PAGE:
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Story League sings ... And you can too

Thursday - 8/8/2013, 9:00am  ET

StoryLeagueSings.jpg
'Story League Sings! 2: Bad Girls' combines live-band karaoke with storytelling to great effect. The show will take place at the Black Cat on Friday, Aug. 9. (Courtesy Story League, photo by Rachel Eisley)

Dana Gooley, special to wtop.com

WASHINGTON - Half rock star fantasy, half hilarious confessional, Story League Sings! 2: Bad Girls combines live-band karaoke with storytelling to great effect.

The show is wildly popular. The first-ever Story League Sings! drew over 350 people to the Black Cat in Northwest D.C., and the upcoming second edition, this Friday, Aug. 9, promises a packed house, as well.

So what, exactly, is Story League?

Co-founded by SM Shrake and Cathy Alter in 2010, Story League bridges the gap between D.C.'s theater and nightlife scenes.

According to Shrake, storytelling appeals to fans of both.

"It's true personal stories for adults told in a bar, with drinks available at night, on stage. Or some variation on the order of those terms," he says.

The best part? It could be you up there next time. Anyone is welcome to submit a story idea for the group's monthly contests or tryout for the group's curated shows.

It's an accessible art form.

"You can't just say ‘Hey, I'm going to do stand-up comedy tonight' because they'll eat you alive," Shrake says. "You also can't say ‘I've decided I'm going to play bass with this band tonight.' Or, ‘I'm going to go onstage at the Shakespeare Theatre and play the role of Macbeth.' But, you can tell a story."

At Story League Sings!, performers do more than just tell stories.

Each narrative ends in a song, with musical accompaniment from the HariKaraoke Band.

The idea for this unique mix came from Shrake, himself.

"It's a pretty simple concept that grew out of my own personal dream, really, to be a singer," Shrake says. "We all want to be a rock star, right?"

Kenny Lewis, the HariKaraoke band leader and drummer, definitely agrees.

His band plays every Wednesday and Thursday at bars in D.C. and Virginia, and the sign-up lists to sing fill up fast.

Some people do better than others, and the unlucky or tone-deaf get "gonged" -- the band travels with a giant gong that allows the audience to end bad performances.

For Story League Sings!, the gong is present, but rarely used.

"Most of them [the performers in the show] can sing," says Lewis. "I think it kind of goes with the territory of being a storyteller. You're in the acting world and I think that if you can't sing you might not be telling stories that night."

Despite the excitement of live music, the focus is still on the stories.

For Story League Sings! cast member Diane Ivey, the key to a well-told tale is being a bit self-centered.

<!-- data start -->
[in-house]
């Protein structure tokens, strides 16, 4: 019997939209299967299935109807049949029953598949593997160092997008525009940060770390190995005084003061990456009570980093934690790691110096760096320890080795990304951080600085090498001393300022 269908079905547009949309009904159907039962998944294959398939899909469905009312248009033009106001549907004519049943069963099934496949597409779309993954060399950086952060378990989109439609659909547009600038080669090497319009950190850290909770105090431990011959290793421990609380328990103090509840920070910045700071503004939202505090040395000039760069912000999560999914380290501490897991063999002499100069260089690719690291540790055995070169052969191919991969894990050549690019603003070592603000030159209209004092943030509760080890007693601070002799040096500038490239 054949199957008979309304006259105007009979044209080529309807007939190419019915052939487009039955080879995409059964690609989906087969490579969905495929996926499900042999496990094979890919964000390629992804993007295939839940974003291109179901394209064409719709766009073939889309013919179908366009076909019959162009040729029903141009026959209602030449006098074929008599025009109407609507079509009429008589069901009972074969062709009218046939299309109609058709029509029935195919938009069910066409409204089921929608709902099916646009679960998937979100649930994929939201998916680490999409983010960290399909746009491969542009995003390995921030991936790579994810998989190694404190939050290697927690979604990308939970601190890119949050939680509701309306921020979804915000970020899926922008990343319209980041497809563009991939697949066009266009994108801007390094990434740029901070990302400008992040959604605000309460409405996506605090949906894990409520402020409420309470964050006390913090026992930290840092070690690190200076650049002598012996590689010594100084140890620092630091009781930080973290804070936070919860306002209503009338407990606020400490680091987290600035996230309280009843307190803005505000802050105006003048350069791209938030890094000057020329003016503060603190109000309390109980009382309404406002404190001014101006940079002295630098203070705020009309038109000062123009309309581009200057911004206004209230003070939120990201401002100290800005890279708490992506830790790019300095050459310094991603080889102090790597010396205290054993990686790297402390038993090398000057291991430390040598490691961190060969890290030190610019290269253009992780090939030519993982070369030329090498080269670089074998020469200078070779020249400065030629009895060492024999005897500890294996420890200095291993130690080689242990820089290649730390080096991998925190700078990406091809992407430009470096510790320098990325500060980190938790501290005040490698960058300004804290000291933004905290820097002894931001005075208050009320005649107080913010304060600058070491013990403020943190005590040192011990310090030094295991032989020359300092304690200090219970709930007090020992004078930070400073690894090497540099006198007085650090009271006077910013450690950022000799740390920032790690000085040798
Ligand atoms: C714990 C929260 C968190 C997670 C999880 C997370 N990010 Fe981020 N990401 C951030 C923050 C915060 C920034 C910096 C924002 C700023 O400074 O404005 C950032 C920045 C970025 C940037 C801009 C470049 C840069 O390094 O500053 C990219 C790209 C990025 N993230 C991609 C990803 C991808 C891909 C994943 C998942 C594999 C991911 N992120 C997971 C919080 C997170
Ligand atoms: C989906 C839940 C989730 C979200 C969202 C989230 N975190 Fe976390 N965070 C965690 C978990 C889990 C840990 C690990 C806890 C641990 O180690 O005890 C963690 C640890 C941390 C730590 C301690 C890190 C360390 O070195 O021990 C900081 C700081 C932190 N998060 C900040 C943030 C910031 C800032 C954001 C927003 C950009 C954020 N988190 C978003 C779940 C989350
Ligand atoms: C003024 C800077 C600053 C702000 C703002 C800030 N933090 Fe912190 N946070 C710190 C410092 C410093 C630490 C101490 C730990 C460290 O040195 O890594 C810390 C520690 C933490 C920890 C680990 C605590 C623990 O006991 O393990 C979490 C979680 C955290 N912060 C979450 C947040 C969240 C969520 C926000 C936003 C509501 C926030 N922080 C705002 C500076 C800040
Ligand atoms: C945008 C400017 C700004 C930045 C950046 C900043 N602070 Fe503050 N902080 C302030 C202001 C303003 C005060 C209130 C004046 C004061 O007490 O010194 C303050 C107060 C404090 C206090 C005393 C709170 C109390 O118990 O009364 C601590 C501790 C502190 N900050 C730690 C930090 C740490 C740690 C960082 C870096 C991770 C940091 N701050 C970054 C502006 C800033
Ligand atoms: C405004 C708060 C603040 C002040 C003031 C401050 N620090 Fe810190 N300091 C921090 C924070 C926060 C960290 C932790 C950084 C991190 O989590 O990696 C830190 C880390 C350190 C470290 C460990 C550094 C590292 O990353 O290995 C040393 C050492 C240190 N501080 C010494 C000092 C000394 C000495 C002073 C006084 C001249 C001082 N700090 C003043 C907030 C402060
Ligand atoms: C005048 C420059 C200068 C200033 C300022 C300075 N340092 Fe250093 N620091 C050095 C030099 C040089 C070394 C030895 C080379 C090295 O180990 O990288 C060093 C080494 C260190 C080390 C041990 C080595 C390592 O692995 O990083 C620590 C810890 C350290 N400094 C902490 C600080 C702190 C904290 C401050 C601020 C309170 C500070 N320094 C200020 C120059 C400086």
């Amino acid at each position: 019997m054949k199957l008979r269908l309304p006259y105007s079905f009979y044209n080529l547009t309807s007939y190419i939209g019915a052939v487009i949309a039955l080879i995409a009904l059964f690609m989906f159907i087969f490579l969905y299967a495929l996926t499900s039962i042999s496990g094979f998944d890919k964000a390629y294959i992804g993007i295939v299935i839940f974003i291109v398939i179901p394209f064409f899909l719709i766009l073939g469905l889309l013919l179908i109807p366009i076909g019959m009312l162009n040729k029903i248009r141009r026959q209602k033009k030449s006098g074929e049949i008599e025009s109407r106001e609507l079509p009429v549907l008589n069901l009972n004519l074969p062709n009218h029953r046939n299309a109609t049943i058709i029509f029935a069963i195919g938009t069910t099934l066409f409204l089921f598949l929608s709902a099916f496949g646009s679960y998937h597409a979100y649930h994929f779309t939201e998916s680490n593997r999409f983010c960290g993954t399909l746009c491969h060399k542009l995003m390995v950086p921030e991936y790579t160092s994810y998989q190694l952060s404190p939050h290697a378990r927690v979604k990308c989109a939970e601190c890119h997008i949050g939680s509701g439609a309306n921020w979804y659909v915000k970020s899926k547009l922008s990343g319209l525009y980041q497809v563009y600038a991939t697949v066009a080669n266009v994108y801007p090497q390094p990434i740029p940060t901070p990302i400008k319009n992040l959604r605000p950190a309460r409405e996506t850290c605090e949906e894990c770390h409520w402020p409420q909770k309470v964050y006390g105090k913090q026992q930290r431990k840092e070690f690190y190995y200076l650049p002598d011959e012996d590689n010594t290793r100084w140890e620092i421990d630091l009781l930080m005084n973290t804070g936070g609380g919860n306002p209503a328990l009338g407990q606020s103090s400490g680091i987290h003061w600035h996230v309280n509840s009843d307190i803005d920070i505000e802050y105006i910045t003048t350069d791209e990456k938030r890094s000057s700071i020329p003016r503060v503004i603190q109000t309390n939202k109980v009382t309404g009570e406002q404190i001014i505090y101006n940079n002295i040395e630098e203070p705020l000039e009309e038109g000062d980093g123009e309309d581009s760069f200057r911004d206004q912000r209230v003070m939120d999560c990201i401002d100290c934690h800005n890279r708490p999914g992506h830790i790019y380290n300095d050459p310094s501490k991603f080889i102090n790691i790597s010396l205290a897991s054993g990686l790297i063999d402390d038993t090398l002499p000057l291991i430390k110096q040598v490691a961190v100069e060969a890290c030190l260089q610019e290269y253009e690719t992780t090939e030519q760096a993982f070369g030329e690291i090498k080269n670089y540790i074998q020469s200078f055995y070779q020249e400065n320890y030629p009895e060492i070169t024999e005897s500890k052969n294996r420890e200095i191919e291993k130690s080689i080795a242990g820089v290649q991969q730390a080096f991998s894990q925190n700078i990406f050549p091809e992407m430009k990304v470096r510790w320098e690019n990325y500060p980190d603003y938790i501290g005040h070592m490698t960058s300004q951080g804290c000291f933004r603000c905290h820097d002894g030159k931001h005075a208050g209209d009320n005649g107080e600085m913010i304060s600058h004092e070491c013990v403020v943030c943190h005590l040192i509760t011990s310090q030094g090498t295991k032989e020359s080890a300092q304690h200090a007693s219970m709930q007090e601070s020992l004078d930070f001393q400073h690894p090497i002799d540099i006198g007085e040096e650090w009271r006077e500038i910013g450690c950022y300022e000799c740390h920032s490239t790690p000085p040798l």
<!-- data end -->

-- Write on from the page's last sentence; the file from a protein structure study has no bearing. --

"I think it can seem selfish, talking about yourself, but in doing so you reveal some very universal human truths that are relatable to everyone there," Ivey says. "The story has to be about you and how you've changed."

Another word to the wise: Immerse the reader in the story.

"If you tell a story and you end it with ‘You had to be there,' you have not done your job," says Ivey. "It shouldn't be dependent on other people or other characters, it needs to be dependent on you."

That doesn't mean it has to be serious. On the contrary, Story League shows are anything but.

While the subject matter of this edition's performances remains under wraps, past topics include history crushes, getting kicked off Facebook and poorly timed bodily functions.

Sometimes the best stories are the hardest ones to tell. Embarrassing childhood memories are a good place to start.

"From the ages of 10-14, my hobby was collecting Barbra Streisand memorabilia. And the fact that everyone laughs at that sentence when I say it means that there's something interesting about it," Shrake says.

Everyone has a story to tell.

"Even the dullest person that you work with tends to tell stories to people. It's relateable," Shrake says.

Based off the success of Story League's monthly non-musical story contests, Shrake is considering adapting Story League Sings! as a competition open to the public.

"I'd like to experiment with an open mic version of it," he says. "It seems like a tall order, doesn't it? Imagine doubling the ante of regular storytelling. You have to tell a good story and then you have to carry off a song."

You can't play Macbeth for a night, and you can't do stand-up on a whim. But you can tell a story, and now you might rock out as well.

"Most people dream, at some point, of singing with a real band," Shrake says. "So we're just living the dream."

Check out a previous performance of Story League Sings! at the Black Cat.

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